Don't wrap long lines at any length. This option overrides any value for -r.

-x, --nohelp
Expert Mode: don't show the Shortcut Lists at the bottom of the screen. This affects the location of the statusbar as well, as in Expert Mode it is located at the very bottom of the editor.

Note: When accessing the help system, Expert Mode is temporarily disabled to display the help system navigation keys.

-z, --suspend
Enable nano's suspend ability using the system's suspend keystroke (usually ^Z).
-$, --softwrap
Enable 'soft wrapping'. nano will attempt to display the entire contents of a line, even if it is longer than the screen width. Since '$' normally refers to a variable in the Unix shell, you should specify this option last when using other options (e.g. 'nano -wS$') or pass it separately (e.g. 'nano -wS -$').
-a, -b, -e, -f, -g, -j
Ignored, for compatibility with Pico.

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2 Editor Basics

2.1 Entering Text

All key sequences in nano are entered using the keyboard. nano is a "modeless" editor. All keys, with the exception of Control and Meta key sequences, will enter text into the file being edited.

2.2 Special Functions

Special functions use the Control (Ctrl) key, displayed in the help and shortcut lists as ^; the Meta key, displayed as M; or the Escape (Esc) key.

  • Control key sequences are entered by holding down the Ctrl key and pressing the desired key, or by pressing the Esc key twice and pressing the desired key.
  • Pressing Esc twice and then typing a three-digit number from 000 to 255 will enter the character with the corresponding value.
  • Meta key sequences are entered by holding down the Meta key (normally the Alt key) and pressing the desired key, or by pressing the Esc key once and pressing the desired key. Certain operating systems "swallow" the Alt key so that it never reaches the application; if your operating system does this, you should use the Esc key to generate Meta key sequences.

2.3 The Titlebar

The titlebar is the line displayed at the top of the editor. There are three sections: left, center and right. The section on the left displays the version of nano being used. The center section displays the current filename, or "New Buffer" if the file has not yet been named. The section on the right will display "Modified" if the file has been modified since it was last saved or opened.

Special modes: When nano is in "File browser" mode, the center section will display the current directory instead of the filename. See See The File Browser, for more info.

2.4 The Statusbar

The statusbar is the third line from the bottom of the screen, or the bottom line in Expert Mode. See See Expert Mode, for more info. It shows important and informational messages. Any error messages that occur from using the editor will appear on the statusbar. Any questions that are asked of the user will be asked on the statusbar, and any user input (search strings, filenames, etc.) will be input on the statusbar.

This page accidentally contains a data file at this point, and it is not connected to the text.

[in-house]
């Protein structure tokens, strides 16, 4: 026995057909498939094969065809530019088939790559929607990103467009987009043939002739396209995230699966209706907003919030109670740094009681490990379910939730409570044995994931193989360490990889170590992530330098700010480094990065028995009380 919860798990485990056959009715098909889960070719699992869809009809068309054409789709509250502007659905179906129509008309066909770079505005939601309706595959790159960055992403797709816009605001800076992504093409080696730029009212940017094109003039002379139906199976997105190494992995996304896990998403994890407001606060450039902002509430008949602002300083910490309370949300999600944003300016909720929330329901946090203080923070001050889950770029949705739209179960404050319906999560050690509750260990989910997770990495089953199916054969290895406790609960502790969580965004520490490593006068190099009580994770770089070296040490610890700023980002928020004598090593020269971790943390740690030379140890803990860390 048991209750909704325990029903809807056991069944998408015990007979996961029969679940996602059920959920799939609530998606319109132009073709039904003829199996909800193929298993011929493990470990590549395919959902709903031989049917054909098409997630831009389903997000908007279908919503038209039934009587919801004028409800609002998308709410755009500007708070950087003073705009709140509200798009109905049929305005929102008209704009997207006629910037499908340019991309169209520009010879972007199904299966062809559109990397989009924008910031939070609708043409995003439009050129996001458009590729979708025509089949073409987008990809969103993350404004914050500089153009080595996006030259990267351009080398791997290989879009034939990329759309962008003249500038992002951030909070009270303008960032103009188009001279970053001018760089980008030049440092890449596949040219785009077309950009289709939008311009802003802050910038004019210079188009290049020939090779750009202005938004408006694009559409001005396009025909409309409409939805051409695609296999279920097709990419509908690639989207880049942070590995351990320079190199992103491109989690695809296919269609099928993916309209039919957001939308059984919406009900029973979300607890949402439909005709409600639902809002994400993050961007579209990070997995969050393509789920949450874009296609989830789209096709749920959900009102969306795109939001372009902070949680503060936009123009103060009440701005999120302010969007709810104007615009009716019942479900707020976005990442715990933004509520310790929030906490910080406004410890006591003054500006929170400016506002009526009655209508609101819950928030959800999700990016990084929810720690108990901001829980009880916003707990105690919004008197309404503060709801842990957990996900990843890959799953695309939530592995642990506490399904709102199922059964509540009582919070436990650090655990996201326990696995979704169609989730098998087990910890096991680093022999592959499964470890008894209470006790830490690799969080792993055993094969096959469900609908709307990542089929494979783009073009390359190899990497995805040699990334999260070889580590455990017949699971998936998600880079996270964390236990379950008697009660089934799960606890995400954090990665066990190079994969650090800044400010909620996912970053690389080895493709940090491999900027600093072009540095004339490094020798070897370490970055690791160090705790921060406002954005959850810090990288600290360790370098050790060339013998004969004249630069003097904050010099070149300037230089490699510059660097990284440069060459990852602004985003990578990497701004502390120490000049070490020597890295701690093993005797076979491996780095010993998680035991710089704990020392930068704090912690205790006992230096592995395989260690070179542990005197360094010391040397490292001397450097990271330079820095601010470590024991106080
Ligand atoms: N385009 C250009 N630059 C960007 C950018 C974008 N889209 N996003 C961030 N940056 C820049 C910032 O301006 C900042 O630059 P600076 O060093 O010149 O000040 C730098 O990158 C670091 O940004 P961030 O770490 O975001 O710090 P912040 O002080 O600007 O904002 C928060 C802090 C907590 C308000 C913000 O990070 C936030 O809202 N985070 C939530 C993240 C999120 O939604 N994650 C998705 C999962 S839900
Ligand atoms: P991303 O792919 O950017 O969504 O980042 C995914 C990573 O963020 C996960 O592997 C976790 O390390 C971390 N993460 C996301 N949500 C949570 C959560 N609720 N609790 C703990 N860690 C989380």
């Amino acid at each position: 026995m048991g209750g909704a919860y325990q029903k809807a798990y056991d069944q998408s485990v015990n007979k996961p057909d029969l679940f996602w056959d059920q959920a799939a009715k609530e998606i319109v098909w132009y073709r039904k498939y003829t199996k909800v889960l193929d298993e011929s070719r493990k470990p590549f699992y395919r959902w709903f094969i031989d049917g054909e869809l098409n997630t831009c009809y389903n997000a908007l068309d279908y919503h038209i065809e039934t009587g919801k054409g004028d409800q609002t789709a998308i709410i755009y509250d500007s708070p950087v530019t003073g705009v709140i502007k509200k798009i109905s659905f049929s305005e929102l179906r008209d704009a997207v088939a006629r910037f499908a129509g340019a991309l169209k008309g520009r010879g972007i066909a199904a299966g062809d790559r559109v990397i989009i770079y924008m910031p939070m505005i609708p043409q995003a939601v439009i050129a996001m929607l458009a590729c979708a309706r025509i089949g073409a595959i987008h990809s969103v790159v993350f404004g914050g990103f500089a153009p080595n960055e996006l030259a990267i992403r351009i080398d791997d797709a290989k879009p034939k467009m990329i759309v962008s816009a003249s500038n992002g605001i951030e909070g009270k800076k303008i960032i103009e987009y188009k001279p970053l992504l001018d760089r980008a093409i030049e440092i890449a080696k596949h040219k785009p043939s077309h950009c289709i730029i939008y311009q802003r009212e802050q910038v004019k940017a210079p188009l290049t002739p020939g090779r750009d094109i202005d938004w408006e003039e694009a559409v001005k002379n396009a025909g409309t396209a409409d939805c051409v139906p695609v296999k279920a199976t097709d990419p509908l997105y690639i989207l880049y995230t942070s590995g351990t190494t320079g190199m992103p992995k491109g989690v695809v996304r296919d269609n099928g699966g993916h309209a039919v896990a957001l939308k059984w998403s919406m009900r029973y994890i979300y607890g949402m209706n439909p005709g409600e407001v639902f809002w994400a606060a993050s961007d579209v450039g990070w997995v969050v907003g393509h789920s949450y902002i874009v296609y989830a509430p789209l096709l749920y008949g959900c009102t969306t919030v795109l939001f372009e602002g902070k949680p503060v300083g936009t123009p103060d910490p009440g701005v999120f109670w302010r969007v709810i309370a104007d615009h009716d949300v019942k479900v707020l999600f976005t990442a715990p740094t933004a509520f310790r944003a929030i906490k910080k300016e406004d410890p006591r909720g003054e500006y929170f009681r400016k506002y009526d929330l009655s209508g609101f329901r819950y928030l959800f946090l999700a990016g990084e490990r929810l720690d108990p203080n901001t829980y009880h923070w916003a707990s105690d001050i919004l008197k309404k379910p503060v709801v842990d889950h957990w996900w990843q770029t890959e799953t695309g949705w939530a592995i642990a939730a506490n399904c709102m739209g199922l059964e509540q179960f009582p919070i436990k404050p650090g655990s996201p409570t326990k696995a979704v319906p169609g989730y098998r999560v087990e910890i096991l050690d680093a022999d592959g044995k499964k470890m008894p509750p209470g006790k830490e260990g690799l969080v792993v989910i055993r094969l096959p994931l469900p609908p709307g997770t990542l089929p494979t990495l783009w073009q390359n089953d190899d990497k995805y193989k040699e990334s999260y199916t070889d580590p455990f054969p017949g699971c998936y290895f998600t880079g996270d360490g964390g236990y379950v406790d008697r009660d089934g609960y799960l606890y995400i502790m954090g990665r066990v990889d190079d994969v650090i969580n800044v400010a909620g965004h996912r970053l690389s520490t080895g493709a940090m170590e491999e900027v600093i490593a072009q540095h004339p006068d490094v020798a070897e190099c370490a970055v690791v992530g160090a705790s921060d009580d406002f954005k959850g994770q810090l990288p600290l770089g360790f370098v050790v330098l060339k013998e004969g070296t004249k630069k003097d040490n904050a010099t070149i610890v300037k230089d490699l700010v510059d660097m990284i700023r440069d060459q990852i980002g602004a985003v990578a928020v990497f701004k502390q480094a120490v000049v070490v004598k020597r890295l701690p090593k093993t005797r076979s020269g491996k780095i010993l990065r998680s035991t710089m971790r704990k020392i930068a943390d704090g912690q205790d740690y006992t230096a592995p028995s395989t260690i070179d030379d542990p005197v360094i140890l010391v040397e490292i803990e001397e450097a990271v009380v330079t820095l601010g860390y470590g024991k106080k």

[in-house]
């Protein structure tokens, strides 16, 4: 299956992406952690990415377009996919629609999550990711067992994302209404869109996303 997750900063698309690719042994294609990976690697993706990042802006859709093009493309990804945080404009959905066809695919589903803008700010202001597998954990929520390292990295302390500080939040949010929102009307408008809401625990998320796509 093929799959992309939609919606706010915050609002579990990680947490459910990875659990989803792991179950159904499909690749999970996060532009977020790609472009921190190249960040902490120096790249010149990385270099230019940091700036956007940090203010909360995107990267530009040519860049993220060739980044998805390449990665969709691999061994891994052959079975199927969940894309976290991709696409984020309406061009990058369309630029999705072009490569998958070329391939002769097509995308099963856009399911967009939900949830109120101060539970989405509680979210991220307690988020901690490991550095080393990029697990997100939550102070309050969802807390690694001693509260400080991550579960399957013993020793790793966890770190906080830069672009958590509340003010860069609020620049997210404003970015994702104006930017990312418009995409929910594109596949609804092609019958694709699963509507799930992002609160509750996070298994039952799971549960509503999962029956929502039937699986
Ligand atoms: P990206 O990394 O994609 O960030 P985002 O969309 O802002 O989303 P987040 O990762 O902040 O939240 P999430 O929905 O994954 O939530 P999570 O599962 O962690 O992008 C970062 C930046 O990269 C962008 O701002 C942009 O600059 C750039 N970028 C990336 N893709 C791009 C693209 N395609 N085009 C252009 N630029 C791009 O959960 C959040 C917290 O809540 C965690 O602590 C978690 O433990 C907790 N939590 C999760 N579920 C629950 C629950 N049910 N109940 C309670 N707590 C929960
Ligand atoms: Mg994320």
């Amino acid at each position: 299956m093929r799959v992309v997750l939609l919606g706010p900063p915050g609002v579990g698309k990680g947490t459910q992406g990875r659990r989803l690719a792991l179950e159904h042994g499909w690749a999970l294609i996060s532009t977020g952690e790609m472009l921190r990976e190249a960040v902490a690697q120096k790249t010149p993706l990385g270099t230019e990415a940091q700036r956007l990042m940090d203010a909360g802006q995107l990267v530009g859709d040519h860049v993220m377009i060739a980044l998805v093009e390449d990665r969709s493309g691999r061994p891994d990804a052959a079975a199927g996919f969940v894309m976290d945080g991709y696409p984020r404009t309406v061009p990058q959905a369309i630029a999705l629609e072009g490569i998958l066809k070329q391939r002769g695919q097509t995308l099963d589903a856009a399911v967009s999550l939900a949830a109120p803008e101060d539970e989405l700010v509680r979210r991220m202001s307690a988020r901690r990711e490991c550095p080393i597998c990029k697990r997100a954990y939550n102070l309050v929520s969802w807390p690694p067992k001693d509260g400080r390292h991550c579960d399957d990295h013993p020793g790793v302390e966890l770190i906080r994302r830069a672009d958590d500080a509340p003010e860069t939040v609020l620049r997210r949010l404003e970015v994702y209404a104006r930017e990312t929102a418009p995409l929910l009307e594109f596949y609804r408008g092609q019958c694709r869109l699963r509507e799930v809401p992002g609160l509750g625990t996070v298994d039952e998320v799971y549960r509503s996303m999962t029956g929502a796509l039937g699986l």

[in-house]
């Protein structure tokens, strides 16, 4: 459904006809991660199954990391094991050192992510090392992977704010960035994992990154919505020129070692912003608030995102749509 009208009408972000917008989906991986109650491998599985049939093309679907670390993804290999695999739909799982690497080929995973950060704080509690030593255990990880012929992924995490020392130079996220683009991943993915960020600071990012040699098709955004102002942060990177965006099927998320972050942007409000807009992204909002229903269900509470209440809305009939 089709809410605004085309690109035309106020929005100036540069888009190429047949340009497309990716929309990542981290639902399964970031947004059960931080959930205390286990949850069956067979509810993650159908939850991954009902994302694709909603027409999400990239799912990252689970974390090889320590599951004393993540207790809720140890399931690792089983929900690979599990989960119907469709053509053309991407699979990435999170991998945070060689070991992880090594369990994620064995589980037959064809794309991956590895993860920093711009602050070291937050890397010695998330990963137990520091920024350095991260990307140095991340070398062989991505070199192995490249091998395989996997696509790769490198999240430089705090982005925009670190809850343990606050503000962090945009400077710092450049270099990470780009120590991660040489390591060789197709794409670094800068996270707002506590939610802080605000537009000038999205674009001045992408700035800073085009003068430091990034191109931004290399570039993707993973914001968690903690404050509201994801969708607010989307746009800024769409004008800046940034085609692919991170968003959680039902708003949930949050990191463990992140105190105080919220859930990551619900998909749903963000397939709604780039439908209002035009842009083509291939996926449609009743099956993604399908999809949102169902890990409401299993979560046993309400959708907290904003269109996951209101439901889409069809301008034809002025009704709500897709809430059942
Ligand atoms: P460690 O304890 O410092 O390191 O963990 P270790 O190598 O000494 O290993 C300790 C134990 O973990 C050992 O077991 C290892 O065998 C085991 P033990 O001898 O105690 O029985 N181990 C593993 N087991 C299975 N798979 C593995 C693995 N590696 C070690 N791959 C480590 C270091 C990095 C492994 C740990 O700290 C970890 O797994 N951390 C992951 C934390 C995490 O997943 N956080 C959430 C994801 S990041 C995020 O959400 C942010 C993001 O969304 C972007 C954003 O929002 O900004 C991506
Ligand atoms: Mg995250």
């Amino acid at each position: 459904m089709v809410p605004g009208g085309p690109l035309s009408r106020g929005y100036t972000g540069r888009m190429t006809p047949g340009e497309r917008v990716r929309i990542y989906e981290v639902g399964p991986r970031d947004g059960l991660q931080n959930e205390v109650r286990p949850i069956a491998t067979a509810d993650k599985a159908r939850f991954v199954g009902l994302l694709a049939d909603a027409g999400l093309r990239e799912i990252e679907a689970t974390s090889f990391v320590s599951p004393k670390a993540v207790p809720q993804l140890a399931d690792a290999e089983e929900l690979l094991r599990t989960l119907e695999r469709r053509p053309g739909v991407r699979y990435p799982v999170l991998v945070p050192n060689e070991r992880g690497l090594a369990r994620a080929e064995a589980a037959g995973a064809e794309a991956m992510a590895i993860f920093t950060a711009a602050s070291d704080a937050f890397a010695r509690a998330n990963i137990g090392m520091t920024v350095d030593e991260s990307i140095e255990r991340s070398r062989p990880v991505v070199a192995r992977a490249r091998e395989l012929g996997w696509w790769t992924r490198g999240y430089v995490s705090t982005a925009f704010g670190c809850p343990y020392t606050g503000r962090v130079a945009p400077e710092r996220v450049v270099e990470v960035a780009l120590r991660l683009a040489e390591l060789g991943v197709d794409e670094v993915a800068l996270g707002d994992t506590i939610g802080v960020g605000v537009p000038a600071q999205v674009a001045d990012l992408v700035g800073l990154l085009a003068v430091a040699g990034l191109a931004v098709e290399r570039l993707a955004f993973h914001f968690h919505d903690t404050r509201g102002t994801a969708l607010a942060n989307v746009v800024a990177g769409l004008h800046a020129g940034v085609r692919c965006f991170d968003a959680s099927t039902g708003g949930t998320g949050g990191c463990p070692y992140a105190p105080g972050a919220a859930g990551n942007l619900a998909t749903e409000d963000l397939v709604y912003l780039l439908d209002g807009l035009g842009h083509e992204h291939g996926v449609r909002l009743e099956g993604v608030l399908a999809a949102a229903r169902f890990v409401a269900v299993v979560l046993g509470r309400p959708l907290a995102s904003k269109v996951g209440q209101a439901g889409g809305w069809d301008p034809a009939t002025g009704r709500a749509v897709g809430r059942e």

2.5 Shortcut Lists

The Shortcut Lists are the two lines at the bottom of the screen which show some of the more commonly used functions in the editor.

2.6 Using the Mouse

When mouse support has been configured and enabled, a single mouse click places the cursor at the indicated position. Clicking a second time in the same position toggles the mark. Clicking in the shortcut list executes the selected shortcut.

The mouse will work in the X Window System, and on the console when gpm is running.


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3 Online Help

The online help system in nano is available by pressing ^G. It is fairly self explanatory, documenting the various parts of the editor and available keystrokes. Navigation is via the ^Y (Page Up) and ^V (Page Down) keys. ^X exits the help system.


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4 Feature Toggles

Toggles allow you to change certain aspects of the editor that would normally be done via command line options. They are invoked via Meta key sequences. See See Special Functions, for more info. The following global toggles are available:

Backup Files Toggle (Meta-B)
toggles the -B (--backup) command line option.
Constant Cursor Position Display Toggle (Meta-C)
toggles the -c (--const) command line option.
Multiple File Buffers Toggle (Meta-F)
toggles the -F (--multibuffer) command line option.
Smart Home Key Toggle (Meta-H)
toggles the -A (--smarthome) command line option.
Auto Indent Toggle (Meta-I)
toggles the -i (--autoindent) command line option.
Cut To End Toggle (Meta-K)
toggles the -k (--cut) command line option.
Long Line Wrapping Toggle (Meta-L)
toggles the -w (--nowrap) command line option.
Mouse Support Toggle (Meta-M)
toggles the -m (--mouse) command line option.
No Conversion From DOS/Mac Format Toggle (Meta-N)
toggles the -N (--noconvert) command line option.
More Space For Editing Toggle (Meta-O)
toggles the -O (--morespace) command line option.
Whitespace Display Toggle (Meta-P)
toggles whitespace display mode if you have a "whitespace" option in your nanorc. See See Nanorc Files, for more info.
Tabs to Spaces Toggle (Meta-Q)
toggles the -E (--tabstospaces) command line option.
Smooth Scrolling Toggle (Meta-S)
toggles the -S (--smooth) command line option.
Expert/No Help Toggle (Meta-X)
toggles the -x (--nohelp) command line option.
Color Syntax Highlighting Toggle (Meta-Y)
toggles color syntax highlighting if you have color syntaxes in your nanorc. See See Nanorc Files, for more info.
Suspend Toggle (Meta-Z)
toggles the -z (--suspend) command line option.
Soft Wrapping Toggle (Meta-$)
toggles the -$ (--softwrap) command line option.

Next: , Previous: Feature Toggles, Up: Top

5 Nanorc Files

The nanorc files contain the default settings for nano. They should not be in DOS or Mac format. During startup, nano will first read its system-wide settings from SYSCONFDIR/nanorc, and then user-specific settings from ~/.nanorc.

A nanorc file accepts a series of "set" and "unset" commands, which can be used to configure nano on startup without using the command line options. Additionally, the "syntax", "color", and "icolor" keywords are used to define syntax highlighting rules for different text patterns. nano will read one command per line.

Options in nanorc files take precedence over nano's defaults, and command line options override nanorc settings. Options are also unset by default, except for those that take arguments.